Chief of Police Ramsey at Chevy Chase Citizens
Association Meeting, February 16
Evelyn M. Wrin, firstname.lastname@example.org
The D.C. Chief of Police, Charles Ramsey, will be speaking to the Chevy
Chase Citizens Association at its February meeting on Tuesday, February 16th, at 7:30 pm.
The meeting will be held in Blessed Sacrament School, located at Chevy Chase Parkway,
Patterson St. and Quesada St., just east of Connecticut Avenue at Chevy Chase Circle. Also
on the program for that evening is Ellen Jones, who will talk about recycling in D.C. For
further information, call 202.244.5744.
Abow and Jaleo and Kramer
Sven Abow, email@example.com
Hope y'all are enjoying the warm days. My folks back in Germany are
digging their way through about three feet of fresh powdered snow right now. This Saturday
I will drum with my friend Mike Wheaton and his band Jaleo down at Kramer Books on
Connecticut Ave. right above Dupont Circle. Jaleo is Latin Pop with a back beat plus some
Jazz Standards. We'll play from 10 pm til 2 am. If you stop by you can just browse through
the books or grab a chair or a table and chill with their delicious food and our tunes.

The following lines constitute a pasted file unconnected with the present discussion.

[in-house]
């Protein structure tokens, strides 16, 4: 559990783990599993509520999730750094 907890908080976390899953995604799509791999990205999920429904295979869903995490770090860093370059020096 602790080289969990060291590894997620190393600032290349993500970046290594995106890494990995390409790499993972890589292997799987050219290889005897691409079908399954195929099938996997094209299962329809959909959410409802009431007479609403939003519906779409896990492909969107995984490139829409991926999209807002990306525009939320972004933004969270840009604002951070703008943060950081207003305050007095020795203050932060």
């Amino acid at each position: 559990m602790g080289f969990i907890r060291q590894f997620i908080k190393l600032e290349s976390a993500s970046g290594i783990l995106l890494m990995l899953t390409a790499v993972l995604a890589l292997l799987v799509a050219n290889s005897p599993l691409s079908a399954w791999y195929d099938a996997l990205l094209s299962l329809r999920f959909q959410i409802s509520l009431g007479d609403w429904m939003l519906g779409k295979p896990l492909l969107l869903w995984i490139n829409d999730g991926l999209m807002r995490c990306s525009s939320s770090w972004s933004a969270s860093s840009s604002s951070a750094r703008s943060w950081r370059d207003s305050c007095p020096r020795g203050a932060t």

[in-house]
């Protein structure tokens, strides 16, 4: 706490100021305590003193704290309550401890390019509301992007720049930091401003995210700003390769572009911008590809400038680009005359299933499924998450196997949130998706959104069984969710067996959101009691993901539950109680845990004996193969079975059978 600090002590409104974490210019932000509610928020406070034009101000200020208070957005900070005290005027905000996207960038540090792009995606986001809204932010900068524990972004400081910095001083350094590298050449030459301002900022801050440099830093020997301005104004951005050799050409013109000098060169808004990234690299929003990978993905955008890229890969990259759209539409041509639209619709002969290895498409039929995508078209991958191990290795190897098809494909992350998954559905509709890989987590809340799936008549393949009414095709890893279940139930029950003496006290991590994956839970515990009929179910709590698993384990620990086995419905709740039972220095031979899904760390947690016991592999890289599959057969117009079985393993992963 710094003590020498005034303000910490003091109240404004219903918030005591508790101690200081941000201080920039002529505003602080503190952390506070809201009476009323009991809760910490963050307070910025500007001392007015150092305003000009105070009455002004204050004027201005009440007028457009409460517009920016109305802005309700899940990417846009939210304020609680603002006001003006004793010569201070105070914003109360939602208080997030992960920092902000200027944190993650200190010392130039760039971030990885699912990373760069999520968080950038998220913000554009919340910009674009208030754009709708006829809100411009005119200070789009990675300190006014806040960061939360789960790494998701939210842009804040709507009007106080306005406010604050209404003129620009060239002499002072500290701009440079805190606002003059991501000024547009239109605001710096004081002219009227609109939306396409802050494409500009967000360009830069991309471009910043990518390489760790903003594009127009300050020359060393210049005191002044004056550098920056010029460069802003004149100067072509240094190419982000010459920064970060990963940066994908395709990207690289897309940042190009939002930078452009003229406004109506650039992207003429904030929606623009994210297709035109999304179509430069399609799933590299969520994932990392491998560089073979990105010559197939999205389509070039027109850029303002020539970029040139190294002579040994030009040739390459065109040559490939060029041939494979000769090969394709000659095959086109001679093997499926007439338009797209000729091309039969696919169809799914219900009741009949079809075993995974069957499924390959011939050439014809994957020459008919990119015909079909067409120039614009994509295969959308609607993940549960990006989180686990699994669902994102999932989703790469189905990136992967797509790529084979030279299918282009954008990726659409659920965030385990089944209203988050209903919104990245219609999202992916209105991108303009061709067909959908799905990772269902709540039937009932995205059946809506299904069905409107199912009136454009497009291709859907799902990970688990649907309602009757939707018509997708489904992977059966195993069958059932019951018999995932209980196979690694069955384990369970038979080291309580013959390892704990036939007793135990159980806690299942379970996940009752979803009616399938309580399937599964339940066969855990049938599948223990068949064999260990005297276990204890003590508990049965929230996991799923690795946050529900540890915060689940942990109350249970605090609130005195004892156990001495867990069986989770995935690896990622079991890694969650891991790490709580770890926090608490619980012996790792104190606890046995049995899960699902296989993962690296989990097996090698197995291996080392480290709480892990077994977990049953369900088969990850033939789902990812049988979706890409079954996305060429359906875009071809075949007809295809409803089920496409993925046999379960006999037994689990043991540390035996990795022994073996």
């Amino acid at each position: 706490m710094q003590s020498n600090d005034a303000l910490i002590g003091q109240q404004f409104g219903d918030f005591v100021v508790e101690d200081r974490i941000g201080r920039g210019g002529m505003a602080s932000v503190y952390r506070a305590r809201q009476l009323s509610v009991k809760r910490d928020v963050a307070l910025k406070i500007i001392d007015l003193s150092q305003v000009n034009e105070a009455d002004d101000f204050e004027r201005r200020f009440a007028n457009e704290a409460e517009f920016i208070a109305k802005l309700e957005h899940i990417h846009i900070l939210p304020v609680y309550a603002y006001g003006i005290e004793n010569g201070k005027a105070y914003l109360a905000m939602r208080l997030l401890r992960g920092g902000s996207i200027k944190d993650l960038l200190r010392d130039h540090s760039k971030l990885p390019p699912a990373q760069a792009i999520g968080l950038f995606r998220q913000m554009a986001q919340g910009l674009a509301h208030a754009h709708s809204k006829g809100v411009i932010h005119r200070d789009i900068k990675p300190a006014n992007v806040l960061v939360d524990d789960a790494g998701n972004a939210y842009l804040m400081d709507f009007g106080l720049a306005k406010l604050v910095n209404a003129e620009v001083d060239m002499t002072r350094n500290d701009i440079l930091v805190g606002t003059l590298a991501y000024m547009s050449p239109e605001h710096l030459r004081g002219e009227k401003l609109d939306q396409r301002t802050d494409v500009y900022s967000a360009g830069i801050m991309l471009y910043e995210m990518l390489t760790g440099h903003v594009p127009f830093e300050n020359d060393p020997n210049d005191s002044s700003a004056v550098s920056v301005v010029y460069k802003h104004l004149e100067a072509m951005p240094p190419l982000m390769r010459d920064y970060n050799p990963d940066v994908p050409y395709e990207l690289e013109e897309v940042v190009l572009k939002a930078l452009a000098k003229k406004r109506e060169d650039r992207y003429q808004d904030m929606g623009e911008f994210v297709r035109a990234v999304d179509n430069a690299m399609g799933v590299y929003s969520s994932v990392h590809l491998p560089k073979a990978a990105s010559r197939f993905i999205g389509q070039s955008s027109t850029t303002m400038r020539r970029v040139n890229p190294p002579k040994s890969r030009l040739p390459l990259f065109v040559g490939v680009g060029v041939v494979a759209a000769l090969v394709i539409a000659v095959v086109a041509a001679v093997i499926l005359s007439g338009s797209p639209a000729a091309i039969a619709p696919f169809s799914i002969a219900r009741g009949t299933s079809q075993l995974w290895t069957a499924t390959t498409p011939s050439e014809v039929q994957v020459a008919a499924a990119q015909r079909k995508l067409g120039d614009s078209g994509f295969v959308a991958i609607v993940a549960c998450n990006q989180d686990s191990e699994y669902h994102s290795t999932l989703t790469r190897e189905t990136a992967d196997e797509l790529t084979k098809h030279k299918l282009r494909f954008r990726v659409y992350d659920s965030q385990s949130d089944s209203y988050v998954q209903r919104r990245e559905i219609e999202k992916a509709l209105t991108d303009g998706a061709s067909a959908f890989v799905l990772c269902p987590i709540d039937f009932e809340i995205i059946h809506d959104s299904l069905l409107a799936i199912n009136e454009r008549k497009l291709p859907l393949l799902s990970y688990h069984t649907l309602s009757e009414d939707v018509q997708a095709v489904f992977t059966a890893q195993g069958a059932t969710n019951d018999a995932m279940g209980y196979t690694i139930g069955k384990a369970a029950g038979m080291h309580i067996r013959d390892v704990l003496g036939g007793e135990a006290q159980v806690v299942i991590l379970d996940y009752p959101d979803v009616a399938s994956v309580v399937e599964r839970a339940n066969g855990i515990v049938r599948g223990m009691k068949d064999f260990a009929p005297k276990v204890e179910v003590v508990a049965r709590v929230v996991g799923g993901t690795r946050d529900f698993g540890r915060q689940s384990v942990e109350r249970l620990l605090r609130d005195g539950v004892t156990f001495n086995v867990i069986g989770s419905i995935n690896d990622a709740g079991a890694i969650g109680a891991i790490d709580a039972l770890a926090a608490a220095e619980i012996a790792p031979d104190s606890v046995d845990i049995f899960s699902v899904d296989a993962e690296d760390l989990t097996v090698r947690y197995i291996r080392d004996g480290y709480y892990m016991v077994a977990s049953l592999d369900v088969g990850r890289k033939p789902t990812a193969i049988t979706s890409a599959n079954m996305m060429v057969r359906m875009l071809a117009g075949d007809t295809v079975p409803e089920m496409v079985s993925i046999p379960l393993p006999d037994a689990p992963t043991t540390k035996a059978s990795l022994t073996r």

Prison Reform Walk
Jon Katz, firstname.lastname@example.org
You are invited to join the Prison Reform Walk in New York, which runs
from March 15 April 14, 1999. The walk is organized by my friend Jun Yasuda, who is
a nun with Nipponzan Myohoji, a small peace-promoting Buddhist order that had a key role
in the Pilgrimage to the Middle Passage that was in Washington last May, and which
continues towards its culmination in South Africa. You can get more information from http://www.albany.net/~rusami/peace/gpp2-1999.html
, or from Ms. Yasuda at: (518) 658-9301.
Adopt Rescued Death Row Dog
Michelle Buckman, email@example.com
Adopt rescued mixed breed female dog. Tan color. Medium to large size.
Between one and two years old. Well behaved and very sweet. Gets along well with children.
Likes other dogs. Seeks loving home. Please contact if interested.
CLASSIFIEDS DONATIONS WANTED
Hyde Elementary School Auction
Bill Starrels, firstname.lastname@example.org